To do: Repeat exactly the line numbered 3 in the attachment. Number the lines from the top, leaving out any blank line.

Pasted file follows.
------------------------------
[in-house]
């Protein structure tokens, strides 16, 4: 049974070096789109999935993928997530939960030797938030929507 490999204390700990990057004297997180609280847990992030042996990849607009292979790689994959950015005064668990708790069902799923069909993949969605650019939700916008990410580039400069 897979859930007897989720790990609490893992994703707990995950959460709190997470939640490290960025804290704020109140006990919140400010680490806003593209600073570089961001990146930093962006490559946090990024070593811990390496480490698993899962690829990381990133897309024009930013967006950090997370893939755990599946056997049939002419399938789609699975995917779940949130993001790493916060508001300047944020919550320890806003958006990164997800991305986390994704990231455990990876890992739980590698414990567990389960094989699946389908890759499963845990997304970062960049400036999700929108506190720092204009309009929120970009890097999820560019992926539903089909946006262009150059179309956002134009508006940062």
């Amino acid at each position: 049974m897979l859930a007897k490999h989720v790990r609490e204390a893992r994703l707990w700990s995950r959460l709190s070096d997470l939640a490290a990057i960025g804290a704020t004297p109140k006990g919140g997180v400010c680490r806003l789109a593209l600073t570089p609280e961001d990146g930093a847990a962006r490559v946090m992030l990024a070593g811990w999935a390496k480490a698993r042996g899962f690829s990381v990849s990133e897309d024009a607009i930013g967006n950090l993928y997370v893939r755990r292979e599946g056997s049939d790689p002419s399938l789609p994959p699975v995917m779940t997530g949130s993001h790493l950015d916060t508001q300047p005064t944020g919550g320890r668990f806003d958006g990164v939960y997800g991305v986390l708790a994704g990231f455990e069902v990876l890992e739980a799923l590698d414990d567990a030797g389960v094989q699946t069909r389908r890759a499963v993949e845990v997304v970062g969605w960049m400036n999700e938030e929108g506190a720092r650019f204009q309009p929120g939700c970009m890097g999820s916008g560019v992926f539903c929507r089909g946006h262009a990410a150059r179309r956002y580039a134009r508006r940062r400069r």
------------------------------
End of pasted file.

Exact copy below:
């Amino acid at each position: 049974m897979l859930a007897k490999h989720v790990r609490e204390a893992r994703l707990w700990s995950r959460l709190s070096d997470l939640a490290a990057i960025g804290a704020t004297p109140k006990g919140g997180v400010c680490r806003l789109a593209l600073t570089p609280e961001d990146g930093a847990a962006r490559v946090m992030l990024a070593g811990w999935a390496k480490a698993r042996g899962f690829s990381v990849s990133e897309d024009a607009i930013g967006n950090l993928y997370v893939r755990r292979e599946g056997s049939d790689p002419s399938l789609p994959p699975v995917m779940t997530g949130s993001h790493l950015d916060t508001q300047p005064t944020g919550g320890r668990f806003d958006g990164v939960y997800g991305v986390l708790a994704g990231f455990e069902v990876l890992e739980a799923l590698d414990d567990a030797g389960v094989q699946t069909r389908r890759a499963v993949e845990v997304v970062g969605w960049m400036n999700e938030e929108g506190a720092r650019f204009q309009p929120g939700c970009m890097g999820s916008g560019v992926f539903c929507r089909g946006h262009a990410a150059r179309r956002y580039a134009r508006r940062r400069r």